There is a paradox that we all face in life. Our lives are a symphony of the choices we make however one of the strongest beats that set the tempo for this song is not a choice we have. Where we are born, the parents that give us life and the family we land in. For me this beat was soft, warm and as consistent as a metronome.
The town where I lived from birth to 18 was Lake Bluff Illinois. It’s the kind of place where you feel you have stepped into a Norman Rockwell painting. I know that may sound corny but I have heard plenty of non Bluffers describe it this way. Hallowed Oak, Maple and Hickory trees form a protective canopy over the town that always felt to me like a green, fleece blanket. The trees lined the streets like columns making all drivers feel like royalty. When fall settled in these giant trees shed a sea of leaves. That was a blessing and a curse as a kid, I think my shoulders are excessive large today from all the raking but the leafs were a great resource for forts, jumping piles, small fires, large fires and sewer drain cloggers for flooding the streets. As a quick side note, jumping into a pile of leaves regardless of how deep is much like running into a wall covered in ivy, it does not cradle you in a fluffy cushion. Leaves are masochistic deceivers and I’m sure are responsible for the majority of adolescent broken bones in the months of September and October.
Patterns of sun and shade spots were straight off an impressionist canvas. There was almost no need for parks and recreational equipment; nature provided a jungle gym on every lot. The town is technically considered part of Chicago’s North Shore but it’s like the forgotten infant in a long line of prestigious siblings. The largest shadow was cast by neighboring Lake Forest. As a boy I quickly learned that most people even from the Chicago-land area had no idea where Lake Bluff was located but one mention of Lake Forest and their heads would snap back like they had just smelled some overly strong cologne and they would say
“Well sure I have heard of Lake Forest”
The main way into town shoots you under the viaduct. The viaduct, even that name feels like I’m talking about a family member ok maybe not a family member but at least a family pet. Every landmark in town was like that, the Ravine, the Gazebo, The Silver Bridge, Finer Foods, the Beach all family members that I visited and were a constant backdrop to my childhood. To get to those tight, lipped relatives you first dropped down under the viaduct, which housed the train tracks that connected Lake Bluff to the city of Chicago. Once you past through that viaduct it felt like colors turned on, oxygen quenched my lungs quicker and the surrounding provided a welcome home hug. You hear of horses wanting to run for the barn and I assume it was the same with Bluffers wanting to get home. The evidence displayed as fresh paint scrapes on the side of the viaduct from drivers charging home slightly too fast to make the veer left. Like a hickie which the viaduct wore with pride.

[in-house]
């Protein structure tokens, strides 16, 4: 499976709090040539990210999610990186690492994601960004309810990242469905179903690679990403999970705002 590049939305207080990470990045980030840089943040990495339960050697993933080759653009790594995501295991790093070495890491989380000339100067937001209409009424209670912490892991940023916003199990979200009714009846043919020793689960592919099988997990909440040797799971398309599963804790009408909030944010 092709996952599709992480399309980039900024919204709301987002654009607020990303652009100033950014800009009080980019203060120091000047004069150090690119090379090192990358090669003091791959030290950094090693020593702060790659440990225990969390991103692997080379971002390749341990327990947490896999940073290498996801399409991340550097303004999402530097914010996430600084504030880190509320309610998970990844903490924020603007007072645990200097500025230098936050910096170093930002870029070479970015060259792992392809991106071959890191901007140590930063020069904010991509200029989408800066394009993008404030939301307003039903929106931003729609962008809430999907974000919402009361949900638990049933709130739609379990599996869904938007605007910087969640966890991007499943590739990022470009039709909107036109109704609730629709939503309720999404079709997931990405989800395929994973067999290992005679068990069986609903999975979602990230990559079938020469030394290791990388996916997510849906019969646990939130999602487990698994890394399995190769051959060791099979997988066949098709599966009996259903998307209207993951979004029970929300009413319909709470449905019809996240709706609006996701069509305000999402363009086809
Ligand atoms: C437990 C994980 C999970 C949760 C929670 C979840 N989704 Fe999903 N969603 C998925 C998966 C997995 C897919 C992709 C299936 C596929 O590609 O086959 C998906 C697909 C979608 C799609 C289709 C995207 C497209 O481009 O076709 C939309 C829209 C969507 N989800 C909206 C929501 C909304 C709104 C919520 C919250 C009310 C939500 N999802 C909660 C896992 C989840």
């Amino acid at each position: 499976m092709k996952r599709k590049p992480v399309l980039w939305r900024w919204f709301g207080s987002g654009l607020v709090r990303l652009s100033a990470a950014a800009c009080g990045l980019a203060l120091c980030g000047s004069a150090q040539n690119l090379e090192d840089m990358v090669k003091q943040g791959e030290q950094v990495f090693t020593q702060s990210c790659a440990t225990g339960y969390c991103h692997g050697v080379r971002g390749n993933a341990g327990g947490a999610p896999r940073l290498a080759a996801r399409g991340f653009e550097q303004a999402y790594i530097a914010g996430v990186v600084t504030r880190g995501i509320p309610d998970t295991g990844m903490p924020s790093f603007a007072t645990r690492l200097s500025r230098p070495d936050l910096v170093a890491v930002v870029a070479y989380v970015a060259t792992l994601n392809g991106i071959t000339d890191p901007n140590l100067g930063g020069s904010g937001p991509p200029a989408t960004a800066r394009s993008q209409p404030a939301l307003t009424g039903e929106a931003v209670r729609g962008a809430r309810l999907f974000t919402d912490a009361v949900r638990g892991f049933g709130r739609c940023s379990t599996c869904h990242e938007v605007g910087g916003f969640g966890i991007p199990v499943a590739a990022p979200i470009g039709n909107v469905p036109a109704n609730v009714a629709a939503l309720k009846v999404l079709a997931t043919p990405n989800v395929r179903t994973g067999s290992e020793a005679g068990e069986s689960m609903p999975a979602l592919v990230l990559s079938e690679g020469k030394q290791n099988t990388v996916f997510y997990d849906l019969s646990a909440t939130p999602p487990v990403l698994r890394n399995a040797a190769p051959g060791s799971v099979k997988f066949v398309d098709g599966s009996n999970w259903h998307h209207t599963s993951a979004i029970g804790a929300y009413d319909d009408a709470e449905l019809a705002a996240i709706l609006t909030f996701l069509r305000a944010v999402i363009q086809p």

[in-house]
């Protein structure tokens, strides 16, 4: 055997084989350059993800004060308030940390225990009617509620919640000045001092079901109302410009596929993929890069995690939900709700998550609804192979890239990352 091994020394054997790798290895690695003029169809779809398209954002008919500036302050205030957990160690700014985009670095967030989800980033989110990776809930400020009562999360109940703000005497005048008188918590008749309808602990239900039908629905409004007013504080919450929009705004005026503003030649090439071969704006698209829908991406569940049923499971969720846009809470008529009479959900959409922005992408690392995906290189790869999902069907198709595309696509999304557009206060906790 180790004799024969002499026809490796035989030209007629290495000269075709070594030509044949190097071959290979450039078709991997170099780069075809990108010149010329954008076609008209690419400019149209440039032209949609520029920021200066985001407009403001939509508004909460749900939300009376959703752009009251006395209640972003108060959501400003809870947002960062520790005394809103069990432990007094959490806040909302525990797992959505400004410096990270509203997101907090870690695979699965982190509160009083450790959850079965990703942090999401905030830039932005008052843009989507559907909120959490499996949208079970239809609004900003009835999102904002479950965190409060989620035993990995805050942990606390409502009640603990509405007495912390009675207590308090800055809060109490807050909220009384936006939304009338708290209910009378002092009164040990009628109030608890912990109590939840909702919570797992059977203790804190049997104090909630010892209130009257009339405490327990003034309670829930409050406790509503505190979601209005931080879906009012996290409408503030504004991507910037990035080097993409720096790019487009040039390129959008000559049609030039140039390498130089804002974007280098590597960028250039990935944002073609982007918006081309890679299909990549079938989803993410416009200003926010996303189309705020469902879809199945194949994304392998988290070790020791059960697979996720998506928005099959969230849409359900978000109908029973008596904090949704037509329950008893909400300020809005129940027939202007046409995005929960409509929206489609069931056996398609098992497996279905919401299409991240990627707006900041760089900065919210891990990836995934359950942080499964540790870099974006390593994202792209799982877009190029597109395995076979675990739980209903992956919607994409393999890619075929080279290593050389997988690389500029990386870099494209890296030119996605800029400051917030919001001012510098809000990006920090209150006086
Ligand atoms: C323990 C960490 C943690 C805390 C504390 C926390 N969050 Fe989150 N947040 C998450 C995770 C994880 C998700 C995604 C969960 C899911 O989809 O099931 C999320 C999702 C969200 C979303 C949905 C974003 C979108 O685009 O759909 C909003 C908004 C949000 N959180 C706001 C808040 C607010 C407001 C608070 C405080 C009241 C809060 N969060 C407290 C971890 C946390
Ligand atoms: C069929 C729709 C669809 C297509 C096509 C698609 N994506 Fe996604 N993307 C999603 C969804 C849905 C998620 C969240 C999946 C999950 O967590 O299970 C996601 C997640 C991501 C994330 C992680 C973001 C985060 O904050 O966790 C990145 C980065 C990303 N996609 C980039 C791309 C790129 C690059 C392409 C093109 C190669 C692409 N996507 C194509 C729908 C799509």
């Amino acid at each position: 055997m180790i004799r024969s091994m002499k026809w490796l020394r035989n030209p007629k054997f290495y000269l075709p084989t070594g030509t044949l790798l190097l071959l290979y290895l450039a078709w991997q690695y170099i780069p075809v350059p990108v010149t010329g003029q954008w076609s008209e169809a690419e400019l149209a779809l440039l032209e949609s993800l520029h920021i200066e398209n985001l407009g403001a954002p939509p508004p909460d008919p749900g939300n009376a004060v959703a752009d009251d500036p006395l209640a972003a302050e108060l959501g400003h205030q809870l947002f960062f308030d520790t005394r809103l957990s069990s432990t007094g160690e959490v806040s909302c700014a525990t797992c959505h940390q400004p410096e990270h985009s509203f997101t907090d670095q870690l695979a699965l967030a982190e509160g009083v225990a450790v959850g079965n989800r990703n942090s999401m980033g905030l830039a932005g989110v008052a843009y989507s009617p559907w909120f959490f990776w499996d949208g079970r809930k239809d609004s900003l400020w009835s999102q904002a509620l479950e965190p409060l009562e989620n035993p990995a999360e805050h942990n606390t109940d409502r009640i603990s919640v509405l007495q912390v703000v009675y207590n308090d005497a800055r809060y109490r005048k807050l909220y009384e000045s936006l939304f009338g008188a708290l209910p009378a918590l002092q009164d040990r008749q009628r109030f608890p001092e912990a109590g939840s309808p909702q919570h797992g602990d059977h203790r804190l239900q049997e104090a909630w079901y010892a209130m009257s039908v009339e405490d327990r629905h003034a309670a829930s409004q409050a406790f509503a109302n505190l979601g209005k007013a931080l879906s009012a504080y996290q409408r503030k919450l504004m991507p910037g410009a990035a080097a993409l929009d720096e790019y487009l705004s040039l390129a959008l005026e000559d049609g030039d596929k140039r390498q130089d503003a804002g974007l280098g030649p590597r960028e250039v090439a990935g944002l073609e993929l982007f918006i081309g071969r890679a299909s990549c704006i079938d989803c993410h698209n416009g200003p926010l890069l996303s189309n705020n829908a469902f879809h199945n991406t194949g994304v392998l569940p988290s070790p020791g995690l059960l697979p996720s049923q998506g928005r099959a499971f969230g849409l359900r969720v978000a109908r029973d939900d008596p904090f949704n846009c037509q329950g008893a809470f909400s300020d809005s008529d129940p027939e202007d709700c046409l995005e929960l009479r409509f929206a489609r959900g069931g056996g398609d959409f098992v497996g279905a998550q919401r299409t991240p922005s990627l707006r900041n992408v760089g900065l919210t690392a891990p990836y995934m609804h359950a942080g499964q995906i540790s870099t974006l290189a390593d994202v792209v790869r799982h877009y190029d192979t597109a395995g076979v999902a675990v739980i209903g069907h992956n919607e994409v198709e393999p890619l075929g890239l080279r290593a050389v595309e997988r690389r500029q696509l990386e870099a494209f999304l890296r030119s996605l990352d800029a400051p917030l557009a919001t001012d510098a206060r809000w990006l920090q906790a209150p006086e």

If you were to see downtown Lake Bluff for the first time no buildings would jump out as overly impressive or architecturally mind blowing. The history of this village is not ostentatious either. It was established in the late 1800’s has a religious and recreational family camp. When I was growing up many of the original summer cottages stood modest but proud. At that time you could also find empty lots which served two purposes, first the place where everyone dumped all their leaves in the fall second as an overgrown jungle exclusive to children. No parent wanted to step foot onto these eye sores of weeds and saplings. For us kids we were like pigs in shit. I build some forts in those empty lots that we worthy of the cover of Architectural Digest but my time in the empty lots was limited. The reason for this is why play in the minor leagues when the big league was just waiting a block away. The big league was the Ravine. The Ravine is a small valley that cuts thought the center of Lake Bluff’s landscape. It begins at one end of town and deposits into Lake Michigan. There is a small stream that runs at the bottom of the tiny valley, nothing deep enough to hold fish but deep enough in spots to turn Moon Boots into spongy ice blocks. At the Ravine trail head it’s pretty unassuming, it looks like a small footpath that meanders next to a small drainage stream. This path rambles over small footbridges and hops over tree roots. There were endless games of capture the flag and army. There were science experiments and we furrowed our smooth brows to comprehend the lessons the ravine would teach.